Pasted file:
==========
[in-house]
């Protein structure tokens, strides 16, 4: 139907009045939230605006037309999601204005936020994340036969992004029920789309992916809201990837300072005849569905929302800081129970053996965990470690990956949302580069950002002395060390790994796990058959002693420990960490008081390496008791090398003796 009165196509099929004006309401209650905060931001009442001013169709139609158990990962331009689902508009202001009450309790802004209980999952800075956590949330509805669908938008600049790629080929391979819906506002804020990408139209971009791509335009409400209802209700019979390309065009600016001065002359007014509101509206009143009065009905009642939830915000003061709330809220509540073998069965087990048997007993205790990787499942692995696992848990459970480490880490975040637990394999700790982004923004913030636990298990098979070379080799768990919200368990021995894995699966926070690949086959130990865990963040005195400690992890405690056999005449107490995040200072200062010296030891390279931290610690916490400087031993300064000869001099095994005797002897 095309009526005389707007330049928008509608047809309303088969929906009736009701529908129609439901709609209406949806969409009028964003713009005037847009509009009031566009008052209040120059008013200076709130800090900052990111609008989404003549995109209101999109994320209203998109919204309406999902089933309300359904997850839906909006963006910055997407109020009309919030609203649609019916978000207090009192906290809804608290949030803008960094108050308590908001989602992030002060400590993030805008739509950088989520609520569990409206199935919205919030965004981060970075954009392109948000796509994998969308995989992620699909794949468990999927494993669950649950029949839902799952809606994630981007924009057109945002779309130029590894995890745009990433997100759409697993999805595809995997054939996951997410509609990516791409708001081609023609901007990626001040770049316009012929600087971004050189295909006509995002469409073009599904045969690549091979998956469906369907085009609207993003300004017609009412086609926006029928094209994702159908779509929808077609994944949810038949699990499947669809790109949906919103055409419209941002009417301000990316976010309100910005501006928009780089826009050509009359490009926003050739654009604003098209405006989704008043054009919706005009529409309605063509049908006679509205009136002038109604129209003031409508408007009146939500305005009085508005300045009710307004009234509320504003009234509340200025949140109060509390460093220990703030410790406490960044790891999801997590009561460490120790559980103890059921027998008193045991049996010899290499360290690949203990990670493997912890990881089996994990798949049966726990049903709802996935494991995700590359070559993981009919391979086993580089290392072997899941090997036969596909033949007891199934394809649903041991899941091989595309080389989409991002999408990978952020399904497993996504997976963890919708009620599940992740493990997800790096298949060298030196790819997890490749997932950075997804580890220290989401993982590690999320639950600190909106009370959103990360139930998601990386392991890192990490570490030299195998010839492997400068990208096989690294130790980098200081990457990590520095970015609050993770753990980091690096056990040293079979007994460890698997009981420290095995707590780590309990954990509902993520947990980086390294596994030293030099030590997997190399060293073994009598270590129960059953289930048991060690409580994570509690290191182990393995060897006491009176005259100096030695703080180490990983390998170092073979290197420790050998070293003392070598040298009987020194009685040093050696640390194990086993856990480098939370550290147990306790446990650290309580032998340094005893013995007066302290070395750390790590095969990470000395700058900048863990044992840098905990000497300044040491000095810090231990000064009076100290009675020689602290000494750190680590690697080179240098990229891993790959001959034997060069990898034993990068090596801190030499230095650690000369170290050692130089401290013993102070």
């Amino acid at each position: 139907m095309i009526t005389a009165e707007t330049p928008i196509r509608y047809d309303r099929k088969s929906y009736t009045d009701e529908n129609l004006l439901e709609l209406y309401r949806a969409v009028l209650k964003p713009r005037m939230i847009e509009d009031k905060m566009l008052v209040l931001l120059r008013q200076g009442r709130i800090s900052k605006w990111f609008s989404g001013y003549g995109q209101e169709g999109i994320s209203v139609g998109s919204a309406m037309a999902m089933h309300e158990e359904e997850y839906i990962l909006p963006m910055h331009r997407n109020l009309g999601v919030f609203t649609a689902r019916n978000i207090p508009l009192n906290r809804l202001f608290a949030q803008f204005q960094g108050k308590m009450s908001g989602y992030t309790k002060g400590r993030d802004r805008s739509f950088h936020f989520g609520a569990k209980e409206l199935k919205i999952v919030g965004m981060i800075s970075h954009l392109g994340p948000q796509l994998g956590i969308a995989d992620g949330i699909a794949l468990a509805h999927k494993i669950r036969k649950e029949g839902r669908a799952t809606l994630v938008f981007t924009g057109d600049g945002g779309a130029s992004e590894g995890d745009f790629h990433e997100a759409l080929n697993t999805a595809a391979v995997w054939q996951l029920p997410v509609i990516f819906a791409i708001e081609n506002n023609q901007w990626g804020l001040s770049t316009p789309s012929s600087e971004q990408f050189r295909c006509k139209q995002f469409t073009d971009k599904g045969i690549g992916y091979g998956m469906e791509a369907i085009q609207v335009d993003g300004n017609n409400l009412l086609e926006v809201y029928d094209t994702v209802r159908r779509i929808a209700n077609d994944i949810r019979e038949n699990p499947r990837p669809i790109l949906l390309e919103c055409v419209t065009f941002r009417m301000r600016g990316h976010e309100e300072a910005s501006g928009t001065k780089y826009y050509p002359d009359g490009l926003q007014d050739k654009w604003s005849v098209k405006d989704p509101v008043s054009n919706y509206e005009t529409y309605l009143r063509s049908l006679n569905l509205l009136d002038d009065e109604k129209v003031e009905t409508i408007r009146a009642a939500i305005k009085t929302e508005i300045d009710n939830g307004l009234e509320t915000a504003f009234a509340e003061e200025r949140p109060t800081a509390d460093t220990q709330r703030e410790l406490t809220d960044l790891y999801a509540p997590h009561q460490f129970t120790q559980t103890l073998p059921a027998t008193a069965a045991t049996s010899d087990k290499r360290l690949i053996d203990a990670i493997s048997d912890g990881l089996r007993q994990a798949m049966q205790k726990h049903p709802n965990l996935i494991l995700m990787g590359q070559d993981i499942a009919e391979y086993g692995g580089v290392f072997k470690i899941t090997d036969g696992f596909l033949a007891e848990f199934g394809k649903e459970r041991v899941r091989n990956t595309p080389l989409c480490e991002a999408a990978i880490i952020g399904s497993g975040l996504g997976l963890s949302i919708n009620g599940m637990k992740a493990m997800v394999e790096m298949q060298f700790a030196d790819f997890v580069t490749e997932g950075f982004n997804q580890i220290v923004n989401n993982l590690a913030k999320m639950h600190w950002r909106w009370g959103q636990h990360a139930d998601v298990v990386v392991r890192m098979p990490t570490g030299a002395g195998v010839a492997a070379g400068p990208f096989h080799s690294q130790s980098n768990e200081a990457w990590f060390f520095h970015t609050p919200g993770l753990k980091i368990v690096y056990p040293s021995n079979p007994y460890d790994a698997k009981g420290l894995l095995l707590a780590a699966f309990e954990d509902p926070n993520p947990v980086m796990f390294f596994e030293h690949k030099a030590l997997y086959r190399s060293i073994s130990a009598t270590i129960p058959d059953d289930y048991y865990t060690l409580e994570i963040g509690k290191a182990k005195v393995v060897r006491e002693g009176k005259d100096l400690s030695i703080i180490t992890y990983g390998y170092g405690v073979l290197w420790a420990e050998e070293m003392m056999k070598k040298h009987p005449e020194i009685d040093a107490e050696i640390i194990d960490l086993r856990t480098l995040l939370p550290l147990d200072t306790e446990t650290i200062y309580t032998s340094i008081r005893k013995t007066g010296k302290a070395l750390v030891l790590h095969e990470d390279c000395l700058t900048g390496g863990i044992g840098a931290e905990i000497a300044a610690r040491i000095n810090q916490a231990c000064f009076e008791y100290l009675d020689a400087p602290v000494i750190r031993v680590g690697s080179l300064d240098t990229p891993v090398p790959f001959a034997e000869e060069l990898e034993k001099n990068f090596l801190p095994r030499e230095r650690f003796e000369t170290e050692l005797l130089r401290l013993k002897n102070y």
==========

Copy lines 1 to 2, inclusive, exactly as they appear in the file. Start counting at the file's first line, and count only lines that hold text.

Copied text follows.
[in-house]
């Protein structure tokens, strides 16, 4: 139907009045939230605006037309999601204005936020994340036969992004029920789309992916809201990837300072005849569905929302800081129970053996965990470690990956949302580069950002002395060390790994796990058959002693420990960490008081390496008791090398003796 009165196509099929004006309401209650905060931001009442001013169709139609158990990962331009689902508009202001009450309790802004209980999952800075956590949330509805669908938008600049790629080929391979819906506002804020990408139209971009791509335009409400209802209700019979390309065009600016001065002359007014509101509206009143009065009905009642939830915000003061709330809220509540073998069965087990048997007993205790990787499942692995696992848990459970480490880490975040637990394999700790982004923004913030636990298990098979070379080799768990919200368990021995894995699966926070690949086959130990865990963040005195400690992890405690056999005449107490995040200072200062010296030891390279931290610690916490400087031993300064000869001099095994005797002897 095309009526005389707007330049928008509608047809309303088969929906009736009701529908129609439901709609209406949806969409009028964003713009005037847009509009009031566009008052209040120059008013200076709130800090900052990111609008989404003549995109209101999109994320209203998109919204309406999902089933309300359904997850839906909006963006910055997407109020009309919030609203649609019916978000207090009192906290809804608290949030803008960094108050308590908001989602992030002060400590993030805008739509950088989520609520569990409206199935919205919030965004981060970075954009392109948000796509994998969308995989992620699909794949468990999927494993669950649950029949839902799952809606994630981007924009057109945002779309130029590894995890745009990433997100759409697993999805595809995997054939996951997410509609990516791409708001081609023609901007990626001040770049316009012929600087971004050189295909006509995002469409073009599904045969690549091979998956469906369907085009609207993003300004017609009412086609926006029928094209994702159908779509929808077609994944949810038949699990499947669809790109949906919103055409419209941002009417301000990316976010309100910005501006928009780089826009050509009359490009926003050739654009604003098209405006989704008043054009919706005009529409309605063509049908006679509205009136002038109604129209003031409508408007009146939500305005009085508005300045009710307004009234509320504003009234509340200025949140109060509390460093220990703030410790406490960044790891999801997590009561460490120790559980103890059921027998008193045991049996010899290499360290690949203990990670493997912890990881089996994990798949049966726990049903709802996935494991995700590359070559993981009919391979086993580089290392072997899941090997036969596909033949007891199934394809649903041991899941091989595309080389989409991002999408990978952020399904497993996504997976963890919708009620599940992740493990997800790096298949060298030196790819997890490749997932950075997804580890220290989401993982590690999320639950600190909106009370959103990360139930998601990386392991890192990490570490030299195998010839492997400068990208096989690294130790980098200081990457990590520095970015609050993770753990980091690096056990040293079979007994460890698997009981420290095995707590780590309990954990509902993520947990980086390294596994030293030099030590997997190399060293073994009598270590129960059953289930048991060690409580994570509690290191182990393995060897006491009176005259100096030695703080180490990983390998170092073979290197420790050998070293003392070598040298009987020194009685040093050696640390194990086993856990480098939370550290147990306790446990650290309580032998340094005893013995007066302290070395750390790590095969990470000395700058900048863990044992840098905990000497300044040491000095810090231990000064009076100290009675020689602290000494750190680590690697080179240098990229891993790959001959034997060069990898034993990068090596801190030499230095650690000369170290050692130089401290013993102070």